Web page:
Green New Deal: How do we Pay for It?

Nick Rabb Nick Rabb speaks to Tax Day rally outside the Strand Theater, Dorchester

Remarks delivered at the Tax Day Rally, April 17, 2019

Hey all, my name is Nick and I’m with the Sunrise Movement here in Boston. For those of you who don’t know, the Sunrise Movement is an army of young people fighting for climate justice and the creation of millions of good jobs in the process. Sunrise aims at changing the conversation surrounding climate change: so, instead of despairing at the doom and gloom of the existential crisis, we discuss solutions that already exist and how we can best work towards those.

I’m so glad you all came out here today to make your voices heard regarding such an important issue: tax policy. Our money, and how the government uses it, is extremely important when considering what a functioning democracy looks like. I wanted to talk about money a bit more today because it’s a central issue to both of our causes.

Whenever we talk about climate change, or potential solutions to address it, what typically comes up as a response to those solutions? [How do we pay for it?] Exactly – “how do we pay for it?” This question comes up time and again whenever we consider big solutions to equally big issues. People are concerned – rightfully so – with what their money is going towards, and if they are going to have to pay more. However, I can’t help but find this question a bit disingenuous. When people are concerned with where their tax money is going, or to what ends it may be spent, do they really know what it’s being spent on today?

That’s where you all come in. I happened to take a look at the second most costly government budget item in the 2019 budget because I wasn’t as up-to-date on the numbers. Of course, we here all know that the military budget, which is indeed the second most costly budget item, is an astronomical amount. The actual projected number, however, is a staggering $989 billion. Almost a trillion dollars spent on the military. That number has also more than doubled in the past 15 years, and in 2015, the U.S. military budget accounted for 37% of all military spending globally. We spend a lot of money on our military.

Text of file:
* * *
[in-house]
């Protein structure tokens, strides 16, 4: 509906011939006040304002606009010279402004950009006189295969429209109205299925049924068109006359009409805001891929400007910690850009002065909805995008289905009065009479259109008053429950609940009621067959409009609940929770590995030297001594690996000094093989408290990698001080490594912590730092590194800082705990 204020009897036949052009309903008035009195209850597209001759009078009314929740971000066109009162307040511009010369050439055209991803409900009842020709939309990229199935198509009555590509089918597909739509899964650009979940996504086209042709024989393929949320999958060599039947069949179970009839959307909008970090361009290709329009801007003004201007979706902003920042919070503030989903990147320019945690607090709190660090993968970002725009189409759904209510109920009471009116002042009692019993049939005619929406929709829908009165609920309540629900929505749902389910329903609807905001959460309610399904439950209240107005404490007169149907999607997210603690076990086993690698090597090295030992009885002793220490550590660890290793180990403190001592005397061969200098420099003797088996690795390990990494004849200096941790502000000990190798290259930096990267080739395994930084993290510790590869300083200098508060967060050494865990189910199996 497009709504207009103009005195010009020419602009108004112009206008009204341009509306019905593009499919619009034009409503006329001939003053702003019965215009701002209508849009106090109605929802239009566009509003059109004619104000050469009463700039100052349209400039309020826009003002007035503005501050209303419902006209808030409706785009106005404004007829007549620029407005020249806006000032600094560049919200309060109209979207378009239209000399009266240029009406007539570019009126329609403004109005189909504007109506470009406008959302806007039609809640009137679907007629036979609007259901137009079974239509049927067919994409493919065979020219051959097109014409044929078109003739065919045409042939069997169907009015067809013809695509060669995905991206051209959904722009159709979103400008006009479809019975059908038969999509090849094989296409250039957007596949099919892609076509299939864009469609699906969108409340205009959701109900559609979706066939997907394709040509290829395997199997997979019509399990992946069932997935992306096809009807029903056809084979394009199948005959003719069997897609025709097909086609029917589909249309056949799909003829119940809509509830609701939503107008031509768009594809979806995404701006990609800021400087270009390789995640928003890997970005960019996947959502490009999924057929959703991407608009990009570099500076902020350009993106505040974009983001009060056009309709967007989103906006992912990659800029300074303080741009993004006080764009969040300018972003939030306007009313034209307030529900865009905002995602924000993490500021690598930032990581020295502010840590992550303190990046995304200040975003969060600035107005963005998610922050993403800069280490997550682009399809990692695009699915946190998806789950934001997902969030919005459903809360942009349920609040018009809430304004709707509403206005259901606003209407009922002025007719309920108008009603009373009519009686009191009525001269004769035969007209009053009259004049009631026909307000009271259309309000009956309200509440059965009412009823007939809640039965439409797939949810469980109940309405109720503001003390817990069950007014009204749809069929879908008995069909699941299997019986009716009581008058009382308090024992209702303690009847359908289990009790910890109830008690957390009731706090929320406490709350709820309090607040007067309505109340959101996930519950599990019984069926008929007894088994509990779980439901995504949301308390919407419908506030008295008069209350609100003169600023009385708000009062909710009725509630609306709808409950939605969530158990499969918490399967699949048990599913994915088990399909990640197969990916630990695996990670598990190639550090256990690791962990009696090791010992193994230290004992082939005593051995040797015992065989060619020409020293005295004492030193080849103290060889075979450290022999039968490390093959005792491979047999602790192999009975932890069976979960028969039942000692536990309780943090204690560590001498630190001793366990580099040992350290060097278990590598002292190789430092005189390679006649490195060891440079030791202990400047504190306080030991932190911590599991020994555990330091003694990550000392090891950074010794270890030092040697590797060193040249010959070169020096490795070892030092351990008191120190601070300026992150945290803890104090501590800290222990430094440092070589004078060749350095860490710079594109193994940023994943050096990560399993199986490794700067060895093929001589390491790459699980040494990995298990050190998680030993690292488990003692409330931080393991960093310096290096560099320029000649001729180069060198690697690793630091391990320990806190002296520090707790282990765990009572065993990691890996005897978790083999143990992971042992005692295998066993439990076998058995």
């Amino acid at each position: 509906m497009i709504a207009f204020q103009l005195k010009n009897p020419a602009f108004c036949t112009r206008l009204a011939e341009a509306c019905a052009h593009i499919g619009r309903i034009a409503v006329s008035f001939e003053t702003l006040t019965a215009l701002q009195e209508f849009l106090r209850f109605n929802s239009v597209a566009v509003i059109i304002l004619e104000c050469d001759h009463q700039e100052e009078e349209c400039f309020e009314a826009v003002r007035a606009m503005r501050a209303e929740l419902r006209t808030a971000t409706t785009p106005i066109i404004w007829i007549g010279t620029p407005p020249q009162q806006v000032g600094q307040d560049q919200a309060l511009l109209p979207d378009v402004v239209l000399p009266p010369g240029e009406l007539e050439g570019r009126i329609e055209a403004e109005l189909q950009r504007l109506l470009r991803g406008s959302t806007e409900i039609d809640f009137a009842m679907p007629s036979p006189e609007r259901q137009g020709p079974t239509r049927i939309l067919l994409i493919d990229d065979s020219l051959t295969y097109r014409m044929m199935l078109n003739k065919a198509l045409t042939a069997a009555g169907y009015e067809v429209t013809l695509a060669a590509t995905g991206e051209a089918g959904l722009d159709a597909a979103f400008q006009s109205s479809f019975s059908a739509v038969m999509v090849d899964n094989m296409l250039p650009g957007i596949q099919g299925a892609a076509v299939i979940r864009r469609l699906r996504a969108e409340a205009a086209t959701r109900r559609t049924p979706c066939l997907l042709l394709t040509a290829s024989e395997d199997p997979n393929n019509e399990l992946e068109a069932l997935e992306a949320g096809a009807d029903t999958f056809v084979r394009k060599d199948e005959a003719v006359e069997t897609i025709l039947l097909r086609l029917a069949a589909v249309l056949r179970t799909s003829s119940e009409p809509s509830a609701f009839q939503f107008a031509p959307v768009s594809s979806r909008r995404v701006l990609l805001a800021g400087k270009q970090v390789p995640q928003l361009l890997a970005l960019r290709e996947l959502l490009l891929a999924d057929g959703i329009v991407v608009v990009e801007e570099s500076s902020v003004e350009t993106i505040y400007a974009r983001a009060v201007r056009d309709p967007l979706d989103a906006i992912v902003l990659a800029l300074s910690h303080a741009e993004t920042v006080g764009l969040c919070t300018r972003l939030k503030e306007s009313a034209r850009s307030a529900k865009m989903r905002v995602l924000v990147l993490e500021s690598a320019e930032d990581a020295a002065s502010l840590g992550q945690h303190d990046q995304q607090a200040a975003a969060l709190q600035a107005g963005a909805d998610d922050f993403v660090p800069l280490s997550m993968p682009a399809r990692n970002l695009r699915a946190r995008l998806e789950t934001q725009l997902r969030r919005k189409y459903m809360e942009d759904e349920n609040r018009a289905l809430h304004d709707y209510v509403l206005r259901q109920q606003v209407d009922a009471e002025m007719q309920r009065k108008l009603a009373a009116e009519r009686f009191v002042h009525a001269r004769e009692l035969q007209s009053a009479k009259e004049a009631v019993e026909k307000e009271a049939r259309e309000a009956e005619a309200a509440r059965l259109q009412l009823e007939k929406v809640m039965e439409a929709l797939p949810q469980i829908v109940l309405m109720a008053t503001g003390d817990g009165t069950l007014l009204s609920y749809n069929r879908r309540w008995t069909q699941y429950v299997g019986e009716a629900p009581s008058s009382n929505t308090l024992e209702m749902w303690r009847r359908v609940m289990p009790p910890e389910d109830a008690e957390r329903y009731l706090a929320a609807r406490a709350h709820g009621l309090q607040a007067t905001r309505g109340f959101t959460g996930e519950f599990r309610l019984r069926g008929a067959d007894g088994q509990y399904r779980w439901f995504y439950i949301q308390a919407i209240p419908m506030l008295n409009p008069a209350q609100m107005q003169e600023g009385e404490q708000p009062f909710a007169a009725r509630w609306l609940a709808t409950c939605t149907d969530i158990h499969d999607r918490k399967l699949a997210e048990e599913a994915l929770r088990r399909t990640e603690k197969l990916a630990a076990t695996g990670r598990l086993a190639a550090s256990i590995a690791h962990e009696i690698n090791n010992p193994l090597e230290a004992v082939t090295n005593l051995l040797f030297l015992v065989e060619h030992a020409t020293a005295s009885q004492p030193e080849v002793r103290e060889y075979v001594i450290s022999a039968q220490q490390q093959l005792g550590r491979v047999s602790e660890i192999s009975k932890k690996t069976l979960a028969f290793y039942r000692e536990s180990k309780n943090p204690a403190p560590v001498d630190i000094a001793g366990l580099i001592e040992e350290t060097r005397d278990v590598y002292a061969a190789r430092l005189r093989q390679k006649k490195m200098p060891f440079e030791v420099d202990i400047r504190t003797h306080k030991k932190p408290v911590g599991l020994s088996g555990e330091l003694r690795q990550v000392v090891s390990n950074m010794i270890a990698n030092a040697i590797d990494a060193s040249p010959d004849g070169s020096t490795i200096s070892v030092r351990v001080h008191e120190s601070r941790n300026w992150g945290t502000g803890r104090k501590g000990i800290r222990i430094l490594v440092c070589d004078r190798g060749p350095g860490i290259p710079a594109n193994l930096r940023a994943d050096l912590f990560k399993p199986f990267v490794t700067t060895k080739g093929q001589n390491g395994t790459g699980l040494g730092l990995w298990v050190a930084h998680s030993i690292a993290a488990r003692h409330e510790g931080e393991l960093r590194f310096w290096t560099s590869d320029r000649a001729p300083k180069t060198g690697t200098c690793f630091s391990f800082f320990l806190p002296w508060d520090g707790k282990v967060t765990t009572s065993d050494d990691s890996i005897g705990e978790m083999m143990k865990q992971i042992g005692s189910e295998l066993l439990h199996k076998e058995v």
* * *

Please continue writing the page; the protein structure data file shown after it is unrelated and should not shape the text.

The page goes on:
This begs the question: how have we been sold on this enormous expense? Surely this is a use of our taxes that should concern us. The government consistently justifies this extraordinary amount of money by saying that our paying it makes us safer. The military keeps us all safe. Safe from what? Terror. China. Russia. Communism. Our consent is consistently manufactured by the fear-mongering of media and administrations so that we feel afraid for our lives – enough to spend a trillion tax dollars to soothe the fear.

My big question is: what could be more of a threat to our safety than the threat of climate change-driven extinction? Our species is facing the most existential crisis it has ever faced, and if we do nothing to mitigate it, society as we know it will surely collapse. The safety of organized life is being threatened. How, then, can we not spend at least a trillion dollars trying to face the largest threat to our safety that has ever occurred? The politics surrounding our perception of our own safety is laughable, and must be corrected.

Of course, I don’t want to just spell doom and gloom. Sunrise believes that the best and only viable solution to this crisis, expensive or not, is the Green New Deal. The Green New Deal aims to face the climate crisis head on, and simultaneously bolster the most vulnerable, and historically left behind communities at the same time. What better use of our tax dollars could we ask for? Using our hard-earned money to both save our species and help those who have been ignored, or repressed, for so long seems like a dream come true. That is how tax and monetary policy should be. Instead of destabilizing the world abroad, why not stabilize the world we live in every day?

We must fight for a just future if we are to hope to have one at all. When asked the question about cost, we must be unafraid in calling out the hypocrisy that lies at the core of the large-cost items we already pay for as a society. When the system is fundamentally broken, as ours is, we have to work to fix it. You are all already doing that work. Let’s all keep up the fight until we live in a world that works for all of us. If we don’t, we may not have a world to live in at all.